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How HTTP / 3 and QUIC speed up your web browser



  A global map with network style connections focused on North America.
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HTTP / 3 is getting bigger. Cloudflare now supports HTTP / 3, which is already part of Chrome Canary and will soon be added to Firefox Nightly. This new standard makes surfing the web faster and safer.

Why HTTP / 3 and QUIC Matter

Here is the brief explanation: web browsers, web servers and other critical pieces of web infrastructure are supported for a new standard called HTTP / 3, which uses QUIC. This is a more modern version of HTTP, which web browsers use to communicate with web servers and send data back and forth.

HTTP / 3 has been rewritten to send data faster with better error resistance. It also has built-in coding. That means more speed and safety. It's not just the speed of data transfer: HTTP / 3 must also reduce latency, which means that websites start loading faster after you click or tap a link.

The average person never needs to know HTTP / 3 and QUIC. People who run websites and develop web software still have some work to do, but it all becomes transparent to the average person. One day your web browser and the websites you use will communicate via HTTP / 3 instead, and the web gets better as more sites choose to use HTTP / 3.

From HTTP / 1
to HTTP / 2 [19659005]   HTTP displayed in the Google Chrome address bar.

The original version of HTTP uses the Transmission Control Protocol (TCP). TCP was first described in 1974 and TCP was never designed with the speed and responsiveness of today's web in mind. Google tried to solve many of TCP's problems with a new protocol called SPDY, which informed HTTP / 2.

HTTP / 2 arrived in most major browsers at the end of 2015, with features such as data compression and multiple request pipelining over a single TCP connection to speed things up.

From September 2019, W3Techs estimates that HTTP / 2 is now used by 41% of the websites.

What are HTTP / 3 and QUIC?

HTTP / 3 is more like a rewrite of the HTTP protocol. Instead of using TCP, HTTP / 3 uses the Google QUIC protocol. HTTP / 3 was initially known as HTTP-over-QUIC. HTTP / 3 also includes TLS 1.3 encryption, so no separate HTTPS is required to bind security to the protocol, such as today.

QUIC originally stood for "Fast UDP Internet Connections". This protocol is designed to be faster with lower latency than TCP. QUIC offers less overhead when establishing a connection and faster data transfer via the connection. Unlike TCP, an error such as a piece of data that is lost along the way will not cause the connection to stop and wait until the problem is resolved. QUIC continues to transfer other data while the problem is resolved.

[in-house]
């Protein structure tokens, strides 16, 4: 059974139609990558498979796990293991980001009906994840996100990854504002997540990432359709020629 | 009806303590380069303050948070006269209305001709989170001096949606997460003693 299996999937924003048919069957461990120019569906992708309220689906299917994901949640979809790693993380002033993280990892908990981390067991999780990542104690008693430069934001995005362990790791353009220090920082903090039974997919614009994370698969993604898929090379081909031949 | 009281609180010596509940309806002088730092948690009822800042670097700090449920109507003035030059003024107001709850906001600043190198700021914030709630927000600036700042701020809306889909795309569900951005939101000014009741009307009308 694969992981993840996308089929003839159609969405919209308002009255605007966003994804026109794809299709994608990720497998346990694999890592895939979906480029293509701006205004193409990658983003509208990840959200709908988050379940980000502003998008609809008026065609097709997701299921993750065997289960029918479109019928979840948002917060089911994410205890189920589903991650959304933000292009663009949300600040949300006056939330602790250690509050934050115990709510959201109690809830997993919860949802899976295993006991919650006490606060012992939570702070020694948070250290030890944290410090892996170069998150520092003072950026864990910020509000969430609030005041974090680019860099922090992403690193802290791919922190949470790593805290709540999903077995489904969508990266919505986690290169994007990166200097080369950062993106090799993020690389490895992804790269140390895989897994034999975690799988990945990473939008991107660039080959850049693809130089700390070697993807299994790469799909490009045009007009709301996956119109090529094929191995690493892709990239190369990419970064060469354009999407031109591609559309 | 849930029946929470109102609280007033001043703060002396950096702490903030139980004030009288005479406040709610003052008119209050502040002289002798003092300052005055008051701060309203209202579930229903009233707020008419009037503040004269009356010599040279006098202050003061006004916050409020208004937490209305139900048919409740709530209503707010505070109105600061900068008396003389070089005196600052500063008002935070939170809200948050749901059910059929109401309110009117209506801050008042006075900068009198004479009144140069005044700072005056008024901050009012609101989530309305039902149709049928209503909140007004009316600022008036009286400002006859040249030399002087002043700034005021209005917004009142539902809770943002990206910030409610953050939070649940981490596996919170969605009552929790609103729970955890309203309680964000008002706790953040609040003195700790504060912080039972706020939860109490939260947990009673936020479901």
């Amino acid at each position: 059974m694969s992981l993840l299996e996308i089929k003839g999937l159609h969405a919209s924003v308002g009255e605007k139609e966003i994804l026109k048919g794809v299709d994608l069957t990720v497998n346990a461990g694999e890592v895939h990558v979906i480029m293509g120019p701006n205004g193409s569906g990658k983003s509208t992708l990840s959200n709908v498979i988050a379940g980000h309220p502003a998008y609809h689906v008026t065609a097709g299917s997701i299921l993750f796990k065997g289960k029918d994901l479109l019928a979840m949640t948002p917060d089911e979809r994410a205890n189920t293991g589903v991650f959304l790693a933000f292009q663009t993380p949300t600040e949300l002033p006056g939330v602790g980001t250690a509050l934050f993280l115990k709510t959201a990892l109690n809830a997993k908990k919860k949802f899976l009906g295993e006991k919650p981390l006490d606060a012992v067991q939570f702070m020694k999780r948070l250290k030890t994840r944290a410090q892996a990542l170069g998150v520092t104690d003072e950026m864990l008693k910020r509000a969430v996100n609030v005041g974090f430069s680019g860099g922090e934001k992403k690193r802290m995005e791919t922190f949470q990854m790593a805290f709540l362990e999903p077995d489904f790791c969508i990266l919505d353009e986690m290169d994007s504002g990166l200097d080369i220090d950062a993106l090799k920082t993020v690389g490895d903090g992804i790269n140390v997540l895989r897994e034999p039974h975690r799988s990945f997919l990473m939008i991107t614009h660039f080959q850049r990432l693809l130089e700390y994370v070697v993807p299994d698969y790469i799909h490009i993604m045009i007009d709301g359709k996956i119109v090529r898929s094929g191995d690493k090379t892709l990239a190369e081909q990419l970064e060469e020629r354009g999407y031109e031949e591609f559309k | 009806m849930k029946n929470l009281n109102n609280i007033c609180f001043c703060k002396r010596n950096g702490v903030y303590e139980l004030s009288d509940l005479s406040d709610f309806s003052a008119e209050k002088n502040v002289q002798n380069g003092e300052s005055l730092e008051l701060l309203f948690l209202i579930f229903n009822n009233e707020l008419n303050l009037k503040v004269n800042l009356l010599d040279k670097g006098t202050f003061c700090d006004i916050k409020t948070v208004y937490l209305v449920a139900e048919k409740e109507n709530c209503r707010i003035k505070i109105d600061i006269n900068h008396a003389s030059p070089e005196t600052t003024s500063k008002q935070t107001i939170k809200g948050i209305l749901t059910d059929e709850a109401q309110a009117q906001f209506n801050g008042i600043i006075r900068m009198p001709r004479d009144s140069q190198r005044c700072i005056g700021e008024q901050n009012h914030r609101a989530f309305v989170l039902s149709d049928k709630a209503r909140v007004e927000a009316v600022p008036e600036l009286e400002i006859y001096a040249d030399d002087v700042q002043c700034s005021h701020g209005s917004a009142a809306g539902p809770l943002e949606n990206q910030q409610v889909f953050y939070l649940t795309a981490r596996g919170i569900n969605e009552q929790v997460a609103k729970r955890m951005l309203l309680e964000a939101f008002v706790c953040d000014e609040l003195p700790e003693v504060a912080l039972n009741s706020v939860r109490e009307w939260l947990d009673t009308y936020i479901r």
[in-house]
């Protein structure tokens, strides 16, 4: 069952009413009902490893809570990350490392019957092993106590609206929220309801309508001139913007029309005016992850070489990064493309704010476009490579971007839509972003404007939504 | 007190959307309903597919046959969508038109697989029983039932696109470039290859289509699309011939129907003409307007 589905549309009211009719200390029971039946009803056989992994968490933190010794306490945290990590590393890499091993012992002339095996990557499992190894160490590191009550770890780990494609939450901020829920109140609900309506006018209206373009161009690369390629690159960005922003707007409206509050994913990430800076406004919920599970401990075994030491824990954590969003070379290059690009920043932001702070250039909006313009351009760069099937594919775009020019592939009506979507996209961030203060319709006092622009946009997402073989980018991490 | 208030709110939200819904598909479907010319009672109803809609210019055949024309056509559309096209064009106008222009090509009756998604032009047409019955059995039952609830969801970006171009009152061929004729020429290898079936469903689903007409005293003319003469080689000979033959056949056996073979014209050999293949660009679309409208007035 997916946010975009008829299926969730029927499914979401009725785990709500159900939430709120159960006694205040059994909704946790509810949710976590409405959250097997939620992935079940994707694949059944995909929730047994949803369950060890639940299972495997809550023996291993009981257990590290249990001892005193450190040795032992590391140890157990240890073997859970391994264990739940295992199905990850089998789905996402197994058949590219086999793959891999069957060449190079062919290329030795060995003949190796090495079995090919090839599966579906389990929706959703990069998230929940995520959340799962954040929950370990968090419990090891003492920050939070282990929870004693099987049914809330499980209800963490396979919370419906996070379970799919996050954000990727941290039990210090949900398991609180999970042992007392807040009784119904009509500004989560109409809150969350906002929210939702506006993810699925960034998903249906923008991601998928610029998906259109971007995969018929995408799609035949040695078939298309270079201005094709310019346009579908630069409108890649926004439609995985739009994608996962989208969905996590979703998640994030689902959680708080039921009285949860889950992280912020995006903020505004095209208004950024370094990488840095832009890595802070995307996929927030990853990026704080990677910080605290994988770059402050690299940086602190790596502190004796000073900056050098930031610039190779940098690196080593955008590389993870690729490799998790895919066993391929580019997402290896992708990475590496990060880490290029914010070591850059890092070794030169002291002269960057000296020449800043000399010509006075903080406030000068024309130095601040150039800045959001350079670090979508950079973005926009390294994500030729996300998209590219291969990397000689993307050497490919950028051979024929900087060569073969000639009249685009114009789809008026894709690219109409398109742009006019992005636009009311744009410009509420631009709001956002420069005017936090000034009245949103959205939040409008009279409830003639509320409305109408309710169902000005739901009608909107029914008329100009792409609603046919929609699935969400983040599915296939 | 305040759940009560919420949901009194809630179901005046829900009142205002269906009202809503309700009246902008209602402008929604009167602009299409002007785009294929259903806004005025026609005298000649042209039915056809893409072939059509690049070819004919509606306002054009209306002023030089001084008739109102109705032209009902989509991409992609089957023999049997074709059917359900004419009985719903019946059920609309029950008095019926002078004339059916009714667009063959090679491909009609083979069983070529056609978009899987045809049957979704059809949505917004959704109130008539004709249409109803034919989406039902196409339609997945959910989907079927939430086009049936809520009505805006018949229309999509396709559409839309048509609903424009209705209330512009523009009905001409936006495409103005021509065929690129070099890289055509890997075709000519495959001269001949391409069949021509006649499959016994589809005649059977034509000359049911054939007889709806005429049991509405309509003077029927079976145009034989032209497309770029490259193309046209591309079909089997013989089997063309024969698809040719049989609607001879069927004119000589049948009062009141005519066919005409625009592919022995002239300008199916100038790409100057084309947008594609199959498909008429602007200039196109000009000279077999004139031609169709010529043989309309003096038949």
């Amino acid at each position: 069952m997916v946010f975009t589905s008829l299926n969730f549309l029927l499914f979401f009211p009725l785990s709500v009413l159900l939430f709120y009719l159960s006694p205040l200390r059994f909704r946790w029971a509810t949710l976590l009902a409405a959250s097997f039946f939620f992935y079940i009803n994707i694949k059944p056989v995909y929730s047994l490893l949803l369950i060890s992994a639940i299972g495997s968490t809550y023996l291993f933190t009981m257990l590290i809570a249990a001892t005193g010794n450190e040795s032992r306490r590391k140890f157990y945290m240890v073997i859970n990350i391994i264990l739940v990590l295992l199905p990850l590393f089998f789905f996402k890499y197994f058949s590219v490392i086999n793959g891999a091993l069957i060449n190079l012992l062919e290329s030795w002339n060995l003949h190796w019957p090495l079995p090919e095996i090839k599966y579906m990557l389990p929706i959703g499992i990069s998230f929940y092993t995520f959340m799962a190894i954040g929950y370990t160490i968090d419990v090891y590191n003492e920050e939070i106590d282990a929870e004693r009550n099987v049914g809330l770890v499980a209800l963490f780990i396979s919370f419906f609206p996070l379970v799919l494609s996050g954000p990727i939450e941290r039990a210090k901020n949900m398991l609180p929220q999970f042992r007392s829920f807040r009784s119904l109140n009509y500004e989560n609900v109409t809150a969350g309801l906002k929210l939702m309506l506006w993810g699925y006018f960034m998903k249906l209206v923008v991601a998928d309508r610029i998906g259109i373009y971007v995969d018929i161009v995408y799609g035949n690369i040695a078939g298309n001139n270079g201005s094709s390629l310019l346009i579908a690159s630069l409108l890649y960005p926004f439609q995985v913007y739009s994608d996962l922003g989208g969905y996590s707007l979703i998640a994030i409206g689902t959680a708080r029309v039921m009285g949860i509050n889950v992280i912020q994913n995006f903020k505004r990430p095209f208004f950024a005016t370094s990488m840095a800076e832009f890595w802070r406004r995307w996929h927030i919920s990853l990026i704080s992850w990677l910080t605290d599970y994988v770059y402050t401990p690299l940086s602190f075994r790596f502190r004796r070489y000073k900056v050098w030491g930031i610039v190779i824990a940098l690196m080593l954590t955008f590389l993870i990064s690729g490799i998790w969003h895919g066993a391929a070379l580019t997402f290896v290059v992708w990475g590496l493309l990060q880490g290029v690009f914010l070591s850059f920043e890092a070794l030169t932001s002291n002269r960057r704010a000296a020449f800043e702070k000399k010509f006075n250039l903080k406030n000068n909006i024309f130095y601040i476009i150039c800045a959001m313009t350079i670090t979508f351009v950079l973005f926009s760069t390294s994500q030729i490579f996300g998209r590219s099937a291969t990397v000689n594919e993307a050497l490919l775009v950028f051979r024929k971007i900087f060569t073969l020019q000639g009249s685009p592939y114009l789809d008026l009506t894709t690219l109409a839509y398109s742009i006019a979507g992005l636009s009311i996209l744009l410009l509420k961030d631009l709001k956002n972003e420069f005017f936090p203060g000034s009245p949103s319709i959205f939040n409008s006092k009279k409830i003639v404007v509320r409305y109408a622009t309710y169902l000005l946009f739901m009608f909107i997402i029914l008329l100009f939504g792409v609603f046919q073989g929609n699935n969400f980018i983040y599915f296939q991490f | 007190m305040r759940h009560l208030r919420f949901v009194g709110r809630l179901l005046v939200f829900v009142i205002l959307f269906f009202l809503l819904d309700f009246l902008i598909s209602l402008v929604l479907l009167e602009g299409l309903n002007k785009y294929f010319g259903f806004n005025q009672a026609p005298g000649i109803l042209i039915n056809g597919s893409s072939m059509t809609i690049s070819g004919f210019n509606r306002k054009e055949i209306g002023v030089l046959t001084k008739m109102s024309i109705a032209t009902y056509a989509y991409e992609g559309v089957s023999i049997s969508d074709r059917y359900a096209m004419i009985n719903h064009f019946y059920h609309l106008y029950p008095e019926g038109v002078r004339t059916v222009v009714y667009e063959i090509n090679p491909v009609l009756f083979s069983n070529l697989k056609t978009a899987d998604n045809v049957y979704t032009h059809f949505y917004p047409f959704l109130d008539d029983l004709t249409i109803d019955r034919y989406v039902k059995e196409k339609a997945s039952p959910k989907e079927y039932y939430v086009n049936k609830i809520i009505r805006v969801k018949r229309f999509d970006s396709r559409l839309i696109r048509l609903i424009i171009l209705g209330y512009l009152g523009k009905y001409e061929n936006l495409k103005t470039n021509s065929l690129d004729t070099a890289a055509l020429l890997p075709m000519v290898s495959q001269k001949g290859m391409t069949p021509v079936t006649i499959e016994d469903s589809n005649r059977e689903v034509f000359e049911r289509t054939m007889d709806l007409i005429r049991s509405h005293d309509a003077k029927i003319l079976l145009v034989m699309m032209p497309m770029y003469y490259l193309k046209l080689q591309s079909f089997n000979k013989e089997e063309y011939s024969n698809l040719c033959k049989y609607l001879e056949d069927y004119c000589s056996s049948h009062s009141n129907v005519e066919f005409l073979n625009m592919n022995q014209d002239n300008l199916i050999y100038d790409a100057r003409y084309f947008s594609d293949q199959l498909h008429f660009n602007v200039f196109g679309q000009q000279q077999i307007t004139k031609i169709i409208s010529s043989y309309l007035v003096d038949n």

QUIC was even added to Google Chrome in 2013. Chrome uses it for communication with Google services and some other websites such as Facebook, and it is available for Android applications. But QUIC is not standard integrated with other web browsers. With HTTP / 3 the technology also comes to other browsers in a different way.

In summary: HTTP / 3 is a newer, better, faster protocol. It is a more modern solution that should provide improved security and speed on the internet.

They are coming to a web browser near you

HTTP / 3 was added to the ultramodern Canary version of Google Chrome in September 2019. , hidden behind a command line flag . Starting Chrome Canary with the - enable-quic --quic-version = h3-23 command line arguments will enable HTTP / 3.

Mozilla has announced it is adding HTTP / 3 to an experimental version of Firefox Nightly this fall. The new Chromium-based version of Microsoft Edge will inherit the HTTP / 3 work from Google for Chrome, just like other Chromium-based browsers such as Opera. We expect that Apple will one day also jump in Safari with HTTP / 3.

Cloudflare has even announced that it will facilitate the acceptance of HTTP / 3 for sites that use its content delivery network. Cloudflare customers will soon be able to just flip a switch and enable "HTTP / 3 (with QUIC)" for their sites. That should hopefully promote the acceptance of HTTP / 3 by making it easier for websites to enable browsers as soon as browsers get HTTP / 3 stable and enabled for everyone.

HTTP / 3 also comes to other software, for example the Nginx web server is working on HTTP / 3 support for Nginx version 1.17.

We are in the early stages of implementation. Cloudflare says it will "continue to work with other organizations, including Google and Mozilla, to complete the QUIC and HTTP / 3 standards and encourage broad acceptance." In other words, not only is the software not yet final – the standard itself may see some changes. There is a lot of work to do before this is enabled by default in modern browsers and used automatically.

More technical details

Want to know more? View Cloudflare & # 39; s in-depth look at HTTP / 3 or search the draft HTTP / 3 standard for true technical specifications.


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